We had almost exactly 24 hrs in Havre Gosselin on the tiny, fascinating island of Sark. It was buying the August edition of Yachting Monthly and reading about the island that made us want to visit it. Sark consists mainly of a flat, interior plateau which houses about 600 scattered residents, but the numerous guesthouses reveal a much larger summer population. From the sea the island looks hostile and barren surrounded by sheer cliffs, but on the plateau are lush farms and a pretty village with flowers in abundance. The village appears nameless, but you find most facilities needed along The Avenue. Even a vet and a GP and a flower-decorated Nat West Bank. Cars are not permitted, only horse-drawn carts and bikes for transport. Like being transplanted to another age… Well, it must be admitted that the occasional tractor was seen on the many dirt tracks that criss-cross the island. A perfect island for walks and views, lots of brambles to eat on your walks if you don’t stop for tea, scones and cream at the many houses where these and other goodies are offered. On the east side is at Creux Harbour, like on Alderney, another massive and ancient stone breakwater to admire. Diana and I also saw more butterflies on our two long walks than anywhere else we have been in Europe. And there are lots of birds.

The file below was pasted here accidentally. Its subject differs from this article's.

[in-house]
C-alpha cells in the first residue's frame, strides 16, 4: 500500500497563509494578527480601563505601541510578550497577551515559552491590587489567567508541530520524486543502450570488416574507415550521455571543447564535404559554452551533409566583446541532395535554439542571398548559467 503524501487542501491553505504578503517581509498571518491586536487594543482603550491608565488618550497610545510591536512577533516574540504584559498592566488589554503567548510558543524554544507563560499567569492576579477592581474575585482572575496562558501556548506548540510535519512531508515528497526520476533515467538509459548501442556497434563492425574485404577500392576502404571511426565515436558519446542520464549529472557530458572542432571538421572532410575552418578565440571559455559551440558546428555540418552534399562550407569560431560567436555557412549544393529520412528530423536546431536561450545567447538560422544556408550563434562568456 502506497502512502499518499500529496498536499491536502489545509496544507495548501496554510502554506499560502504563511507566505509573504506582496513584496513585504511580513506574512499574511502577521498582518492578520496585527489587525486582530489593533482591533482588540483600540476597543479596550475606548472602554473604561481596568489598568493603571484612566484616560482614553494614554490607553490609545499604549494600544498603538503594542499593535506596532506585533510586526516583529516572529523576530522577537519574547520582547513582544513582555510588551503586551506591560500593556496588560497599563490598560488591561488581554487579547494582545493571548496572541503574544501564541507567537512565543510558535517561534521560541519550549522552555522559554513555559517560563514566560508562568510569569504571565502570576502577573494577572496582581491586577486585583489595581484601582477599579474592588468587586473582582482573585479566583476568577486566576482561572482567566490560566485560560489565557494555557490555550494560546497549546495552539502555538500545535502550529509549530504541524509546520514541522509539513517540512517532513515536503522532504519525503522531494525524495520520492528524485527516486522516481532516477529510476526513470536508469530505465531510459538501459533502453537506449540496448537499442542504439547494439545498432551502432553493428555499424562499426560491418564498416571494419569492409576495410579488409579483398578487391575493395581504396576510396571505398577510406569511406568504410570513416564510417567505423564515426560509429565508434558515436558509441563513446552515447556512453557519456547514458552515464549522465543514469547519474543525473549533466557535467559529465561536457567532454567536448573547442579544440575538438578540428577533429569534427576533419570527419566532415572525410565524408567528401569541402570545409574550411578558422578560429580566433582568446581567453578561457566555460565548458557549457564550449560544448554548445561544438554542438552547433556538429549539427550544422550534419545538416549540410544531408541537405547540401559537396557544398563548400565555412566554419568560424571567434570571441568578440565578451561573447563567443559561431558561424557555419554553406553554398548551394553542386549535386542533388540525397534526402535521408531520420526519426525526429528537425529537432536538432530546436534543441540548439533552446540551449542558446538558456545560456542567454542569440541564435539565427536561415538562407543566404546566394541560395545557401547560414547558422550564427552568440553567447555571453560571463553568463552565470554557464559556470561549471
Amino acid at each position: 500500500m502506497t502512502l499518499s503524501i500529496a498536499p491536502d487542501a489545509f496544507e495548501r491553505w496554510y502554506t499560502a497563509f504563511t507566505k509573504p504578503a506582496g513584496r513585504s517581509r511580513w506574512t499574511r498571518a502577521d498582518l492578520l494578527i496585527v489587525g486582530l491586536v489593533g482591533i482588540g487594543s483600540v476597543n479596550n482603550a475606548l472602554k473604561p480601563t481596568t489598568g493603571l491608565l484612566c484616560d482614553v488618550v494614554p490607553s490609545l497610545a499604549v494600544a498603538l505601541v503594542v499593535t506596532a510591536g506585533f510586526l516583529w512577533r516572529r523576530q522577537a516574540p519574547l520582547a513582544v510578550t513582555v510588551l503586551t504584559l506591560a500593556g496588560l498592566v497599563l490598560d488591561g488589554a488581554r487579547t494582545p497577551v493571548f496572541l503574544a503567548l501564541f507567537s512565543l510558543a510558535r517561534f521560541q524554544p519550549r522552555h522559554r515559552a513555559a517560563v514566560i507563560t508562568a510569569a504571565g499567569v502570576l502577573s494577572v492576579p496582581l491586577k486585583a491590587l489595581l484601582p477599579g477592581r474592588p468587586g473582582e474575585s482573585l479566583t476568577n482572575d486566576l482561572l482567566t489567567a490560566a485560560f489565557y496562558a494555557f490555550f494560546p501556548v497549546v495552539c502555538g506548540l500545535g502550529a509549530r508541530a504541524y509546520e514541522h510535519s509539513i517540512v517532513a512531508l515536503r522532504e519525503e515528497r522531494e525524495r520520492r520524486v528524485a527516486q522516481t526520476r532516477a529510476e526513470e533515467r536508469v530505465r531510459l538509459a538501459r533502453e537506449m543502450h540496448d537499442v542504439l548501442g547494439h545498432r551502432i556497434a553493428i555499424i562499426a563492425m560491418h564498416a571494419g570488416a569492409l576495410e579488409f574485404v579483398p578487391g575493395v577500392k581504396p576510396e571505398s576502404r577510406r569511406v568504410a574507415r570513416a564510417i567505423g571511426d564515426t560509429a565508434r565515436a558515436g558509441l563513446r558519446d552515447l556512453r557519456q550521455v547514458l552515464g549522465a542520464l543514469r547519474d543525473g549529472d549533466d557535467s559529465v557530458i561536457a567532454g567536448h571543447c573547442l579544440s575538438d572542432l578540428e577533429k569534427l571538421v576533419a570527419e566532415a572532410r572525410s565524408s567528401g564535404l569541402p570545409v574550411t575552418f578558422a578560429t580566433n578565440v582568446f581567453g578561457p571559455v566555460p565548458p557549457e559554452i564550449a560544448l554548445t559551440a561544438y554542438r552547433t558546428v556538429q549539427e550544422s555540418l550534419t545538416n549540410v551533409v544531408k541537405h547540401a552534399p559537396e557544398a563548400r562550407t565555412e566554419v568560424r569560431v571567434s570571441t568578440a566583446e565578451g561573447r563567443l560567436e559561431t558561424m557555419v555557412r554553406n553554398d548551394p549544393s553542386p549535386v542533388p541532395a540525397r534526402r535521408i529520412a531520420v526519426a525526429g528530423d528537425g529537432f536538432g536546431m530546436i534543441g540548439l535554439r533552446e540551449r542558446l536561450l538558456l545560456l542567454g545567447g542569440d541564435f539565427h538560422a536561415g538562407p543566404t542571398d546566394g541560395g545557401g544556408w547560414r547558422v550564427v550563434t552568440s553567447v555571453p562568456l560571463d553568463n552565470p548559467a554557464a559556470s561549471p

The youngsters enjoyed fishing, swimming and picking brambles and when we left Havre Gosselin we had all five of them in tow behind the boat for a few minutes.
Thursday 7th August 1350: N 49 26 W2 23. Havre Gosselin, Sark.